Neal Gorenflo likes to share. The Mountain View, California, resident works out of a shared office space in San Francisco, editing the online magazine Shareable. He has no access to a car during the workweek; if he absolutely must drive, he checks to see what his neighbors have on Getaround, or he signs into the Bay Area’s City CarShare service. He started a tool lending library in his garage. And on a recent trip to New York, he stayed in an architect’s loft found via the sharing service Airbnb. “[The architect] built a cabin inside her loft, so I rented the cabin.” He prefers this to a cookie-cutter hotel room, plus he gets priceless nontouristy tips from the owner of the property.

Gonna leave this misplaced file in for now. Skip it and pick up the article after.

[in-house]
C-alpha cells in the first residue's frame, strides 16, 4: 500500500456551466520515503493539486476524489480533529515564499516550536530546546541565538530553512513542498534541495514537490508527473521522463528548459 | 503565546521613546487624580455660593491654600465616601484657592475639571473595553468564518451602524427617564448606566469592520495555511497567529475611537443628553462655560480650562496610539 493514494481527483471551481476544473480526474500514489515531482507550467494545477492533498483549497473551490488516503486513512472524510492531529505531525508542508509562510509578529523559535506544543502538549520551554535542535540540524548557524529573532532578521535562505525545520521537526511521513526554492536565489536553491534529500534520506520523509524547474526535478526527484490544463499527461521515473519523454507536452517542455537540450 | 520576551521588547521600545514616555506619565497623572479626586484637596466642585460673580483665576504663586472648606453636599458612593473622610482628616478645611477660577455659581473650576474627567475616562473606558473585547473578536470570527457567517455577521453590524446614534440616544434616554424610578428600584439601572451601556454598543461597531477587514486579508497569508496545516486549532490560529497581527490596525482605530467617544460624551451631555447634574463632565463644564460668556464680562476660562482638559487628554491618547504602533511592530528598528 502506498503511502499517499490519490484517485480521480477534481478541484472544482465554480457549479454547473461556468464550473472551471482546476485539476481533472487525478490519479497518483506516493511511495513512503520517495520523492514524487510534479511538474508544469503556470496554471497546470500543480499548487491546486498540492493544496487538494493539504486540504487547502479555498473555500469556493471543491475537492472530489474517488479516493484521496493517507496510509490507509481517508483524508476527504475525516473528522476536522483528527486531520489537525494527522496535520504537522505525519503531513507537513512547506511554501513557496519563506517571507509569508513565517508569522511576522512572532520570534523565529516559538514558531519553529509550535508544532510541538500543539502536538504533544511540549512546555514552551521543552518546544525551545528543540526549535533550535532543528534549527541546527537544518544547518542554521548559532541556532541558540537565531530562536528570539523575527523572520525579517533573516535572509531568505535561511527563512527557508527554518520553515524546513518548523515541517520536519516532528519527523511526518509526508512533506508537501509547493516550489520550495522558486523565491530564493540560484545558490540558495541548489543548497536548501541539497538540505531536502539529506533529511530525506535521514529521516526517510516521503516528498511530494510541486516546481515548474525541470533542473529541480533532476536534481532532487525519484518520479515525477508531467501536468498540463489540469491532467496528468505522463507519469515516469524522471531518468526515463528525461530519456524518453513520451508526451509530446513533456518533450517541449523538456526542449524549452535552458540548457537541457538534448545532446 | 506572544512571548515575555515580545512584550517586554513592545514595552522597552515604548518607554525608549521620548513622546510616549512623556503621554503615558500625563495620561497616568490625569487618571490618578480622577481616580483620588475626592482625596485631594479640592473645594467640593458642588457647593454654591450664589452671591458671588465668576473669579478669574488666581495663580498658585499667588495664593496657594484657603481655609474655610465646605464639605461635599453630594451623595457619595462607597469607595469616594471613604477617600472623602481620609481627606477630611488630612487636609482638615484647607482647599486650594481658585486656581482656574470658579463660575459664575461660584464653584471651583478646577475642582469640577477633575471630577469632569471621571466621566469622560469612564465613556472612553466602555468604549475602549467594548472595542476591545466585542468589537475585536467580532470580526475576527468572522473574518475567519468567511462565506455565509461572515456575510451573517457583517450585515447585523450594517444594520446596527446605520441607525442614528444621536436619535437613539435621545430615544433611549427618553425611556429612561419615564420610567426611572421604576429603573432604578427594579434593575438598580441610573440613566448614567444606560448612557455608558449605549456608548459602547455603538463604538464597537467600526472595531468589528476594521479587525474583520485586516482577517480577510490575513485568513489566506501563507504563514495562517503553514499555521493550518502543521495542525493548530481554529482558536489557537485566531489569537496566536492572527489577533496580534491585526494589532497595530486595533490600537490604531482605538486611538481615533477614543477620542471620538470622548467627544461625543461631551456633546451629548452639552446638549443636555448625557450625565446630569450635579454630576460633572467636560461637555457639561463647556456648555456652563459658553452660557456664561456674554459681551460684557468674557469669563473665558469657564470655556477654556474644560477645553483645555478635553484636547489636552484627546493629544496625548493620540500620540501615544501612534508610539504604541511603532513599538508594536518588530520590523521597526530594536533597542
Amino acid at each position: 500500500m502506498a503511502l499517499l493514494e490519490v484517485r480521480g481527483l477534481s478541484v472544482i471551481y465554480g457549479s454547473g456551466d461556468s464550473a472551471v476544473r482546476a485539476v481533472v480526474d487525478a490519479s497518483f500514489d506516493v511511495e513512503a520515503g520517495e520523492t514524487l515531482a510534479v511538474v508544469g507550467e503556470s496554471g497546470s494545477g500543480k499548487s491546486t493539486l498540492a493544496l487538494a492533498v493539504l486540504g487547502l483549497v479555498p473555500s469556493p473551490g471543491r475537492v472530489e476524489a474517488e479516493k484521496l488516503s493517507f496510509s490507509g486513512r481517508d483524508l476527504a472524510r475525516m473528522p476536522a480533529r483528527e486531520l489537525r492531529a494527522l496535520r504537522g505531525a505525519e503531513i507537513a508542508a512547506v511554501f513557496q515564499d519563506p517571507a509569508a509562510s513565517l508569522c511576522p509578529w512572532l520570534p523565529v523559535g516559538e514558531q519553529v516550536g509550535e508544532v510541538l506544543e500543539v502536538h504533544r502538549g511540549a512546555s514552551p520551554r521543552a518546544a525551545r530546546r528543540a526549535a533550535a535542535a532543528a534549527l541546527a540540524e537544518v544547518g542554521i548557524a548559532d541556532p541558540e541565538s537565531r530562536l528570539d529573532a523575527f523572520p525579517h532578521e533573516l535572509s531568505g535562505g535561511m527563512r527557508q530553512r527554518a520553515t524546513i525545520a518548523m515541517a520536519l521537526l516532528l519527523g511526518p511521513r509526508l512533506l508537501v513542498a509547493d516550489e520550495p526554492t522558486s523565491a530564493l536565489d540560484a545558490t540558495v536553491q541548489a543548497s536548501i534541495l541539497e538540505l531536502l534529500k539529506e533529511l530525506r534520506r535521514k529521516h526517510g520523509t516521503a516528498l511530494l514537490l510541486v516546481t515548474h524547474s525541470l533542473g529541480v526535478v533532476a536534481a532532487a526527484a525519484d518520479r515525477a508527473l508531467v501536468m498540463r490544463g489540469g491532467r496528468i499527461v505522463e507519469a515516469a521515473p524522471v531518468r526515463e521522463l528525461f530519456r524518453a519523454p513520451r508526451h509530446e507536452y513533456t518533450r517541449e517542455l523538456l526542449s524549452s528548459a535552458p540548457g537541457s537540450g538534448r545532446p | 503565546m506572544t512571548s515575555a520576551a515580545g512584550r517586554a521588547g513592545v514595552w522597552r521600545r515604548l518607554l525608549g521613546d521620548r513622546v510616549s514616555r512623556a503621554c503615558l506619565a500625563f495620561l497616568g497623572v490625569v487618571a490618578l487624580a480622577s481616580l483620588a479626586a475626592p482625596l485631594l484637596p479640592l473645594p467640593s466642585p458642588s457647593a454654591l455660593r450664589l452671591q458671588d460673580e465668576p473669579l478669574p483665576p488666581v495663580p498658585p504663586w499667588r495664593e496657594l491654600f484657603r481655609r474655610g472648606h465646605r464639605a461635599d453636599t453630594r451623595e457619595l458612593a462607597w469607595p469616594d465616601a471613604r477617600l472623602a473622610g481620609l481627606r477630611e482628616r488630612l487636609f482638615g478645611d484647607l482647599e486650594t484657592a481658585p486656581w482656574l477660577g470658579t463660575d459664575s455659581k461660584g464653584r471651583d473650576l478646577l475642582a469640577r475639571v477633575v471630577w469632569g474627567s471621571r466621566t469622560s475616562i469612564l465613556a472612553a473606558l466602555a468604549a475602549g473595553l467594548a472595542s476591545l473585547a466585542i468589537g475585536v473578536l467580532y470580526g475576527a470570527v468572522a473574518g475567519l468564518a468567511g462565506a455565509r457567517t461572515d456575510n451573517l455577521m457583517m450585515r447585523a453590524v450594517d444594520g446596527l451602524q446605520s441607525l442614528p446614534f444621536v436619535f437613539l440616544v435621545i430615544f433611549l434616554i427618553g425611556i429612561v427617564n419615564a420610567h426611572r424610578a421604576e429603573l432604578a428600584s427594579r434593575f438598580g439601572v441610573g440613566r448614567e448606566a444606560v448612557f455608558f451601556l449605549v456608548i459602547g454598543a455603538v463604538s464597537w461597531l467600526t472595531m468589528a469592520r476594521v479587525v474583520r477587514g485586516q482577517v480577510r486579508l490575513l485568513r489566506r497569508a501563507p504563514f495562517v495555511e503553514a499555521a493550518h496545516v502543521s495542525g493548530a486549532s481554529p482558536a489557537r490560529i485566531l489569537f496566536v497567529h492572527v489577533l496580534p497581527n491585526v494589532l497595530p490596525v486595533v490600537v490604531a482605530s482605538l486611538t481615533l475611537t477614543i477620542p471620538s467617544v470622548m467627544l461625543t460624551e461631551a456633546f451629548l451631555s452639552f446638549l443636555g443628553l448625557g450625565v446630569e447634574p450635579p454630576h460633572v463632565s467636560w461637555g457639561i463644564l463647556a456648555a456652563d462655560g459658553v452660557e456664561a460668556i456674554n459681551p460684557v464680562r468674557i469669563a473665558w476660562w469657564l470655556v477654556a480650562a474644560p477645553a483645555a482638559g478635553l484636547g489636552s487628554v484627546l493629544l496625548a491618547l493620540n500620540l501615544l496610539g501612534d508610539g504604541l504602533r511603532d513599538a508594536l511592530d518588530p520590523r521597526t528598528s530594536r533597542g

About seven years ago, Neal became so disillusioned with the meaninglessness of his job at a shipping company, he quit to be more connected to his community. After bouncing around Internet start-ups that facilitated collaboration and sharing physical assets, he launched Shareable.

Neal is far from alone in his commitment to the lifestyle. Whether motivated by the harsh necessities of a tough economy, a concern for conserving Earth’s diminishing resources, or simply a desire to connect, more and more of us are participating in “the sharing economy.”

People have always shared things, of course. But changes in technology are making it easier to coordinate with complete strangers. Before Internet and the iPhone, how would you ever know that the guy down the street was willing to rent out his Prius for $10 an hour?